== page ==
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Dec Palladium Prices Remain High


Despite the significant setback from last week’s highs ($270) December palladium prices remain high in the 2-month trading range and under pressure from deteriorating global economic psychology. In fact, with recession forecasts populating the headlines, the return of China from extended holiday a nonevent and negative outside market influences (strong dollar and rising US yields) the path of least resistance is down in palladium. The middle of the September and October trading range was tested and respected yesterday at $2151.50, and we see that level today as a bull/bear pivot unlikely to hold. Unfortunately for the bull camp, platinum ETF holdings continue to decline with an outflow yesterday of 2,305 ounces and a year-to-date decline of 14%. With the platinum market reversing direction and failing at key chart support and more platinum demand fear present than fear of disrupted Russian supply, we see platinum prices sliding below $875 and potentially down to $850 if commodities deflate along with equities.

silver bullion


While the US dollar did not hold the new high for the move overnight, the index remains in an upward trajectory from both fundamental and technical perspectives. Unfortunately for the bull camp another Bank of England intervention in domestic interest rate markets fosters whispers of financial contagion which in the current condition results in selling of physical commodities like gold and silver. With the added weight of recession predictions from a banking icon and central bankers taking any opportunity to squash inflationary expectations the stage is set for December gold to return to the late September lows down around $1,625. Not surprisingly, both gold and silver ETF holdings continue to flow out with gold holdings year-to-date down 1% and silver holdings year-to-date down by 15%. Fortunately for the bull camp the net spec and fund long positioning in gold as of early last week had declined from the 2022 high of 352,000 contracts to just 56,999 contracts at the end of September as that could serve to slow the pace of long liquidation. In the end, outside market/big picture developments favor the bear camp, unless the financial problems in the UK spark global contagion fears and investors seek safe harbor outside of classic paper assets.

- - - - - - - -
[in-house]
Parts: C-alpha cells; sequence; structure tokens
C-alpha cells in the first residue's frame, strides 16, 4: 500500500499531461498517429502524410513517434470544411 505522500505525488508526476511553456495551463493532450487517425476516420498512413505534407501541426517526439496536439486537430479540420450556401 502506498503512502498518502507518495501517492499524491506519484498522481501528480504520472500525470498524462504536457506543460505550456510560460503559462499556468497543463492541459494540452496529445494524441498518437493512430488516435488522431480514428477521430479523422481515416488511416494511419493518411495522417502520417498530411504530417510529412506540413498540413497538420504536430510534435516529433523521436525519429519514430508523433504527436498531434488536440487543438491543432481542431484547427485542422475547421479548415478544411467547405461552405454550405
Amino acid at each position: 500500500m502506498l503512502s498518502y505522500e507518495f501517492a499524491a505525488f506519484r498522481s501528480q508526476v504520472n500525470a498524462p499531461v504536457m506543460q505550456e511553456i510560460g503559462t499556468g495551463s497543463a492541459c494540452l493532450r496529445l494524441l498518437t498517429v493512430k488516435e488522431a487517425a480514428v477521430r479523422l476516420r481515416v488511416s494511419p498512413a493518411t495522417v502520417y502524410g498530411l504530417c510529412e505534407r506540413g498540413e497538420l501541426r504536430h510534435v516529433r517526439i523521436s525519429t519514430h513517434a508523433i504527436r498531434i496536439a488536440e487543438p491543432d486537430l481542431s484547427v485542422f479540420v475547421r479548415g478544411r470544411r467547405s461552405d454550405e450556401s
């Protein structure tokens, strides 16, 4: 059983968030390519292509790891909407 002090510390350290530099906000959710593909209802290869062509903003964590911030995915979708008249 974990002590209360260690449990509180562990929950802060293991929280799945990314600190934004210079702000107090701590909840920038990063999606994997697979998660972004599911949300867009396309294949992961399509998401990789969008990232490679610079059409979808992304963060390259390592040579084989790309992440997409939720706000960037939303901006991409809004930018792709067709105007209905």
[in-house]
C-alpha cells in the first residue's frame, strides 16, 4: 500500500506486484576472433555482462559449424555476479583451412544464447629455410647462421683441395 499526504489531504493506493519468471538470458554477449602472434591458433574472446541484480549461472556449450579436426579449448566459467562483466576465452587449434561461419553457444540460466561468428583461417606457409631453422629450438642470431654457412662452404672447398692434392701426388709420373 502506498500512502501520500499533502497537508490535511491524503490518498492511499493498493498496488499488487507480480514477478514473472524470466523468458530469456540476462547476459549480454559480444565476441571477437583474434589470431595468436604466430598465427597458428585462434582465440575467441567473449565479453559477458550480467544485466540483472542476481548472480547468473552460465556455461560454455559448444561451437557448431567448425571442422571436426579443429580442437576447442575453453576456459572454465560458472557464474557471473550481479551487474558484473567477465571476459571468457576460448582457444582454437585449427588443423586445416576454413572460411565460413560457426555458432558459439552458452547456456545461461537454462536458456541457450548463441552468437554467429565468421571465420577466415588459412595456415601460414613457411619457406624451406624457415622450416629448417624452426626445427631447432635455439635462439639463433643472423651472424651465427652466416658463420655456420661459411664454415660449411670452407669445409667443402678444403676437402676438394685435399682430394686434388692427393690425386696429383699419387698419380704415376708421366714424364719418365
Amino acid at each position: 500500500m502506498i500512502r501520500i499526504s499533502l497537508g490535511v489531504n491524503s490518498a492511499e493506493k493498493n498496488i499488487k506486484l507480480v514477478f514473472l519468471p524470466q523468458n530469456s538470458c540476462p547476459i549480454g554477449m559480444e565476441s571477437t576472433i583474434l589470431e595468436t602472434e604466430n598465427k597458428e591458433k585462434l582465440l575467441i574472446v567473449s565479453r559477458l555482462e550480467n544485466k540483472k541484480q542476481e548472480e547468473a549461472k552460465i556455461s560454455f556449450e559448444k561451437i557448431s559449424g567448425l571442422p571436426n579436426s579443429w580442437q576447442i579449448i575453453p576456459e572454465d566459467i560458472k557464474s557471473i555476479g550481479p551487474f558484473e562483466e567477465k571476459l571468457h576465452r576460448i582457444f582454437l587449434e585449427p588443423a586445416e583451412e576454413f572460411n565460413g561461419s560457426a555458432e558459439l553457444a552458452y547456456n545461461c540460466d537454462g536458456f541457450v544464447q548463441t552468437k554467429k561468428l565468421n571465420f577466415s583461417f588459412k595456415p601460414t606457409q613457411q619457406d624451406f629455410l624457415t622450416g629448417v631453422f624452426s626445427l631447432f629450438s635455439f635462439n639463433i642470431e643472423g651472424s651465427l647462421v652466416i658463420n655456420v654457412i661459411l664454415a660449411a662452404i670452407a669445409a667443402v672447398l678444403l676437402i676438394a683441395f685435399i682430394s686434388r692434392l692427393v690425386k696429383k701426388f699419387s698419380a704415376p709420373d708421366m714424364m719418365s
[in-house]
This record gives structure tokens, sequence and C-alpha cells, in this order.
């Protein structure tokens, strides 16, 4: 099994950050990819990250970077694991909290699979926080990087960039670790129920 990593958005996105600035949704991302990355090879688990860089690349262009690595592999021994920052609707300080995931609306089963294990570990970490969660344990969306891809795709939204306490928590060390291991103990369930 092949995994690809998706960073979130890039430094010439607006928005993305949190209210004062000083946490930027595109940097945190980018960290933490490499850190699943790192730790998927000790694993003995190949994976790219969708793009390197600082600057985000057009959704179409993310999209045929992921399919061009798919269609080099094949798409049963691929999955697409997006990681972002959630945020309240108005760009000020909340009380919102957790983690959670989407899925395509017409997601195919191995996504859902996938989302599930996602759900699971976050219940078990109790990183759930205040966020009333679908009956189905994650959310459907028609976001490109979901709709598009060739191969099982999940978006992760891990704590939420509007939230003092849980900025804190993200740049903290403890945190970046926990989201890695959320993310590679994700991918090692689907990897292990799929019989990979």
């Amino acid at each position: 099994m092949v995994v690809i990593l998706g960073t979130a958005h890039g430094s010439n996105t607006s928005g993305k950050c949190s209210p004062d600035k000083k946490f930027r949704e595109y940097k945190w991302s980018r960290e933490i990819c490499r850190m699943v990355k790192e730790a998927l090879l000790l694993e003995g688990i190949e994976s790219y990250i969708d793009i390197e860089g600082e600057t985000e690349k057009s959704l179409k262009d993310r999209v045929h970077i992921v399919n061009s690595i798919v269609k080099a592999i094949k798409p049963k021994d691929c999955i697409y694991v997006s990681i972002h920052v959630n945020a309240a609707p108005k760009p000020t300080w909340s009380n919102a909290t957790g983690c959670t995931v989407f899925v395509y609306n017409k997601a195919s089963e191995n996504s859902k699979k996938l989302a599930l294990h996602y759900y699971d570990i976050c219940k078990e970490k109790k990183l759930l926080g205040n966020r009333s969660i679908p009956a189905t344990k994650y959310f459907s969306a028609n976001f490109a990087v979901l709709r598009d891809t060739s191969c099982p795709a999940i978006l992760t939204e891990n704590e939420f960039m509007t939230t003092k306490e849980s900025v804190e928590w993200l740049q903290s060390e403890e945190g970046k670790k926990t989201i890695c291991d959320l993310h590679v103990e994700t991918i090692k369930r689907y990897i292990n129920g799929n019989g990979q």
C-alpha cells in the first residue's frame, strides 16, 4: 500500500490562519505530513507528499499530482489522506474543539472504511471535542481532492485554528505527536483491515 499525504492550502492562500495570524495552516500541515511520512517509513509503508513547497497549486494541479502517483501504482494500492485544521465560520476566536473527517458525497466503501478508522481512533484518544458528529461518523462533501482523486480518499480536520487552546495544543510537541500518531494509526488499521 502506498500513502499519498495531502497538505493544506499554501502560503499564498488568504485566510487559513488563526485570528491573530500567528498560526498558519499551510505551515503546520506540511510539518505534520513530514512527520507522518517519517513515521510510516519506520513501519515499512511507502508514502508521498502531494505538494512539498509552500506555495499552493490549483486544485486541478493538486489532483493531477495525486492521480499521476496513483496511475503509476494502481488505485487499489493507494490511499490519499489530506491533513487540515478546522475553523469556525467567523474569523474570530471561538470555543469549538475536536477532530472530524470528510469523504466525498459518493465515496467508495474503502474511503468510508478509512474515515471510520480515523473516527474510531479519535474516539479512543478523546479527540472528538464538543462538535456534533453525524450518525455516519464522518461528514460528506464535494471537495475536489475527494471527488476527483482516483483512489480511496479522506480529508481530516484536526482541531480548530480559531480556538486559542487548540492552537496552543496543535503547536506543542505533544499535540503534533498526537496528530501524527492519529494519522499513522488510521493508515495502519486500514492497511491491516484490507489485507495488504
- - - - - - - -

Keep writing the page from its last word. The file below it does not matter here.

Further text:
In addition to deteriorating global economic sentiment, the copper market is disappointed with the return of China without a lessening of Covid restrictions. However, under the surface supply tightness fears throughout the base/industrial metals complex should provide support against an ongoing trend of deteriorating demand. Overnight the lead market in London saw prices jump sharply following significant declines in LME warehouse stocks and while LME copper warehouse stocks continue to rebuild daily, the world copper market is more interested in the very tight supply inside China. Yesterday copper found support from a 2nd straight month of lower copper production from Peru but saw that bullish news partially offset by news that the Peruvian government would not cancel a disputed copper mine permit. As for the LME ban of Russian metals, the exchange continues to gather information and discuss methods to enforce any decision to block Russian supplies from the world markets. Obviously, outside/macroeconomic conditions favor the bears with recession forecasts becoming a daily event. Furthermore, unending strength in the dollar and no sign of major change in the status of the Chinese economy weighs heavily on copper prices.

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